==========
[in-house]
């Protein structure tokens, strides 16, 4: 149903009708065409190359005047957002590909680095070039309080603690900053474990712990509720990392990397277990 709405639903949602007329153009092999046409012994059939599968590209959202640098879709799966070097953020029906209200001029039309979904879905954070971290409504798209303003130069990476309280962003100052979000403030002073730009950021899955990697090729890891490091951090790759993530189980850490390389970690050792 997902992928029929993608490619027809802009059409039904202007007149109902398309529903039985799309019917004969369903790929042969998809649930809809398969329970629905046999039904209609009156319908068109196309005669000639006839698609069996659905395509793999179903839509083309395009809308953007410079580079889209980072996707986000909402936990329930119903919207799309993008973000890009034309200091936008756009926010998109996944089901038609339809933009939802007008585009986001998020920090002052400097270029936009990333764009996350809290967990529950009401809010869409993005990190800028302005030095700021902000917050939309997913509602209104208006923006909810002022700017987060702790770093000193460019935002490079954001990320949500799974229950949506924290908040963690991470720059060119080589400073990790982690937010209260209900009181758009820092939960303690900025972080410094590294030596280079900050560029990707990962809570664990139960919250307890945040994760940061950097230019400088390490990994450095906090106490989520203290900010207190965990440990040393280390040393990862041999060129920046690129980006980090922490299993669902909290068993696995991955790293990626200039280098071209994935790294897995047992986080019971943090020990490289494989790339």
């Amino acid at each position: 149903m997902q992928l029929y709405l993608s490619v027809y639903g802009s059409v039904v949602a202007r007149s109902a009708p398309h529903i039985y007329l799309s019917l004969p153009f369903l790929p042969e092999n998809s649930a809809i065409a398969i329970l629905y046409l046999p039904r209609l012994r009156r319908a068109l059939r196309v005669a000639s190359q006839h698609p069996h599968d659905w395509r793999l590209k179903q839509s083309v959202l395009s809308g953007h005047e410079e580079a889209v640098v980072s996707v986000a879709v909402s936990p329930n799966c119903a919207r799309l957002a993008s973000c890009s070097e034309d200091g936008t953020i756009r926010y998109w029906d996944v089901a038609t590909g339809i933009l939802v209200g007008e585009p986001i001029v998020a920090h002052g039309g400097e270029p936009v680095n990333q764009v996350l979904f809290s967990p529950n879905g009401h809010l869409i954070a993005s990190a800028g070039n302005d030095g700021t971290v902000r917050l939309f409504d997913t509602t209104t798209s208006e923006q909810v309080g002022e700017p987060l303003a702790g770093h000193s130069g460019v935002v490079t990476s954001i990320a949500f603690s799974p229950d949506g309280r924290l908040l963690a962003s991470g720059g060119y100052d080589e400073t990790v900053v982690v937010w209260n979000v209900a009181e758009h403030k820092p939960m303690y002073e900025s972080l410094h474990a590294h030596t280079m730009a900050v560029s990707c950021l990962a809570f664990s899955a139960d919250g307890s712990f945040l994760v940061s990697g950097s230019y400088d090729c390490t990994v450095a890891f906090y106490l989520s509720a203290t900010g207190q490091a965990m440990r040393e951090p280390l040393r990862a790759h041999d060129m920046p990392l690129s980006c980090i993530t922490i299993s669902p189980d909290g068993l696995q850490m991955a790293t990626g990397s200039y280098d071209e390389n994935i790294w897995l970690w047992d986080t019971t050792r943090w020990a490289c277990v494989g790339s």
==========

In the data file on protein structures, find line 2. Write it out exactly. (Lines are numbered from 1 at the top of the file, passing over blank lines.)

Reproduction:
């Protein structure tokens, strides 16, 4: 149903009708065409190359005047957002590909680095070039309080603690900053474990712990509720990392990397277990 709405639903949602007329153009092999046409012994059939599968590209959202640098879709799966070097953020029906209200001029039309979904879905954070971290409504798209303003130069990476309280962003100052979000403030002073730009950021899955990697090729890891490091951090790759993530189980850490390389970690050792 997902992928029929993608490619027809802009059409039904202007007149109902398309529903039985799309019917004969369903790929042969998809649930809809398969329970629905046999039904209609009156319908068109196309005669000639006839698609069996659905395509793999179903839509083309395009809308953007410079580079889209980072996707986000909402936990329930119903919207799309993008973000890009034309200091936008756009926010998109996944089901038609339809933009939802007008585009986001998020920090002052400097270029936009990333764009996350809290967990529950009401809010869409993005990190800028302005030095700021902000917050939309997913509602209104208006923006909810002022700017987060702790770093000193460019935002490079954001990320949500799974229950949506924290908040963690991470720059060119080589400073990790982690937010209260209900009181758009820092939960303690900025972080410094590294030596280079900050560029990707990962809570664990139960919250307890945040994760940061950097230019400088390490990994450095906090106490989520203290900010207190965990440990040393280390040393990862041999060129920046690129980006980090922490299993669902909290068993696995991955790293990626200039280098071209994935790294897995047992986080019971943090020990490289494989790339």